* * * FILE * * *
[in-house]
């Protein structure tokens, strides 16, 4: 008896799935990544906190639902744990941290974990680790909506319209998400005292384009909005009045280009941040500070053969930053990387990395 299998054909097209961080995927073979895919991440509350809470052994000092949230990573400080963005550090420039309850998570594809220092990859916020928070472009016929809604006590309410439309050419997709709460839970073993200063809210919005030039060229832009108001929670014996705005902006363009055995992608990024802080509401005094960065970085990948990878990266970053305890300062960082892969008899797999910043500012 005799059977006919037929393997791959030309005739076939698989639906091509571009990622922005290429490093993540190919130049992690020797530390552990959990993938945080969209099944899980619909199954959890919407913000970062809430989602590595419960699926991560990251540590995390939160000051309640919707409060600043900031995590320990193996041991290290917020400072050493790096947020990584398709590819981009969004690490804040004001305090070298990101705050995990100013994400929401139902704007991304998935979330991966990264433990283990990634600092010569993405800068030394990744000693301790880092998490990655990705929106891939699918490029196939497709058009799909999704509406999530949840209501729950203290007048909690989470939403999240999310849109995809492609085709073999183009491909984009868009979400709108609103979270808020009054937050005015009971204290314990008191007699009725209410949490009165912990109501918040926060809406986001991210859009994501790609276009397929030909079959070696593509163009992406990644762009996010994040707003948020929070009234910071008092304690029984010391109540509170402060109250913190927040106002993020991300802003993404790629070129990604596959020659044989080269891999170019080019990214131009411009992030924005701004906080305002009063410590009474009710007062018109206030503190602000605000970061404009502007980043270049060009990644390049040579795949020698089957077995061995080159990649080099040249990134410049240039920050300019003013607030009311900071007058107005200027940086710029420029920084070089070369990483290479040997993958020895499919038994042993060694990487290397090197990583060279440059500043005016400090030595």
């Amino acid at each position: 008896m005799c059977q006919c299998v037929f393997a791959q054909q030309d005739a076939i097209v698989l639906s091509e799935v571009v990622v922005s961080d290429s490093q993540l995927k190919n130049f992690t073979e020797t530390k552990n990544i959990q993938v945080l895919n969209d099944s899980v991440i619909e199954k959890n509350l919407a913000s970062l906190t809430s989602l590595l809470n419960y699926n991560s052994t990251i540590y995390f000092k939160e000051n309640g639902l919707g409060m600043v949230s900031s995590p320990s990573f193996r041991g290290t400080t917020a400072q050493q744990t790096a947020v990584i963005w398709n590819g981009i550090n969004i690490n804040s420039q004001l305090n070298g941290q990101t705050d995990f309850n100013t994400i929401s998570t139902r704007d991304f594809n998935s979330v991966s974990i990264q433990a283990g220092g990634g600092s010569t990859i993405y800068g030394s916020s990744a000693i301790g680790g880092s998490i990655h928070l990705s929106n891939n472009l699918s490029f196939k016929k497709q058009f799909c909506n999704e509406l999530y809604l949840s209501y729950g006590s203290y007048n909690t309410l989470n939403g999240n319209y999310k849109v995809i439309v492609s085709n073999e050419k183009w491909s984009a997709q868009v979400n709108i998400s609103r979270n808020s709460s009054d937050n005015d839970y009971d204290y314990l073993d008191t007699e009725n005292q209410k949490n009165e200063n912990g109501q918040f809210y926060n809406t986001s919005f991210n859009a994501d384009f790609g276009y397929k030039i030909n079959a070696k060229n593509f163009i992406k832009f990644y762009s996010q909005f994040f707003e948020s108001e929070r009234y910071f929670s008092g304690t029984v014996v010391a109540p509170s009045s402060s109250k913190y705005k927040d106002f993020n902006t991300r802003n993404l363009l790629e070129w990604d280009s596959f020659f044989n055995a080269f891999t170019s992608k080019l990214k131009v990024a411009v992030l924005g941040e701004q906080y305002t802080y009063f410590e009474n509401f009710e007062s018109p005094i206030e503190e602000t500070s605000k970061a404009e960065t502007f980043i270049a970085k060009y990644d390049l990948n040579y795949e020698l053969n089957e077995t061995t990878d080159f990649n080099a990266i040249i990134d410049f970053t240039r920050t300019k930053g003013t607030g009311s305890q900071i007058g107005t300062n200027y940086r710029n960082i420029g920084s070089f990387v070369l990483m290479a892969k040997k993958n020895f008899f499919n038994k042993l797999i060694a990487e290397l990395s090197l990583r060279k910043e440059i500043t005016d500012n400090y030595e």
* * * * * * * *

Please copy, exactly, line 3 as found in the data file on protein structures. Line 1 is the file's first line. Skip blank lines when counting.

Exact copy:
């Amino acid at each position: 008896m005799c059977q006919c299998v037929f393997a791959q054909q030309d005739a076939i097209v698989l639906s091509e799935v571009v990622v922005s961080d290429s490093q993540l995927k190919n130049f992690t073979e020797t530390k552990n990544i959990q993938v945080l895919n969209d099944s899980v991440i619909e199954k959890n509350l919407a913000s970062l906190t809430s989602l590595l809470n419960y699926n991560s052994t990251i540590y995390f000092k939160e000051n309640g639902l919707g409060m600043v949230s900031s995590p320990s990573f193996r041991g290290t400080t917020a400072q050493q744990t790096a947020v990584i963005w398709n590819g981009i550090n969004i690490n804040s420039q004001l305090n070298g941290q990101t705050d995990f309850n100013t994400i929401s998570t139902r704007d991304f594809n998935s979330v991966s974990i990264q433990a283990g220092g990634g600092s010569t990859i993405y800068g030394s916020s990744a000693i301790g680790g880092s998490i990655h928070l990705s929106n891939n472009l699918s490029f196939k016929k497709q058009f799909c909506n999704e509406l999530y809604l949840s209501y729950g006590s203290y007048n909690t309410l989470n939403g999240n319209y999310k849109v995809i439309v492609s085709n073999e050419k183009w491909s984009a997709q868009v979400n709108i998400s609103r979270n808020s709460s009054d937050n005015d839970y009971d204290y314990l073993d008191t007699e009725n005292q209410k949490n009165e200063n912990g109501q918040f809210y926060n809406t986001s919005f991210n859009a994501d384009f790609g276009y397929k030039i030909n079959a070696k060229n593509f163009i992406k832009f990644y762009s996010q909005f994040f707003e948020s108001e929070r009234y910071f929670s008092g304690t029984v014996v010391a109540p509170s009045s402060s109250k913190y705005k927040d106002f993020n902006t991300r802003n993404l363009l790629e070129w990604d280009s596959f020659f044989n055995a080269f891999t170019s992608k080019l990214k131009v990024a411009v992030l924005g941040e701004q906080y305002t802080y009063f410590e009474n509401f009710e007062s018109p005094i206030e503190e602000t500070s605000k970061a404009e960065t502007f980043i270049a970085k060009y990644d390049l990948n040579y795949e020698l053969n089957e077995t061995t990878d080159f990649n080099a990266i040249i990134d410049f970053t240039r920050t300019k930053g003013t607030g009311s305890q900071i007058g107005t300062n200027y940086r710029n960082i420029g920084s070089f990387v070369l990483m290479a892969k040997k993958n020895f008899f499919n038994k042993l797999i060694a990487e290397l990395s090197l990583r060279k910043e440059i500043t005016d500012n400090y030595e």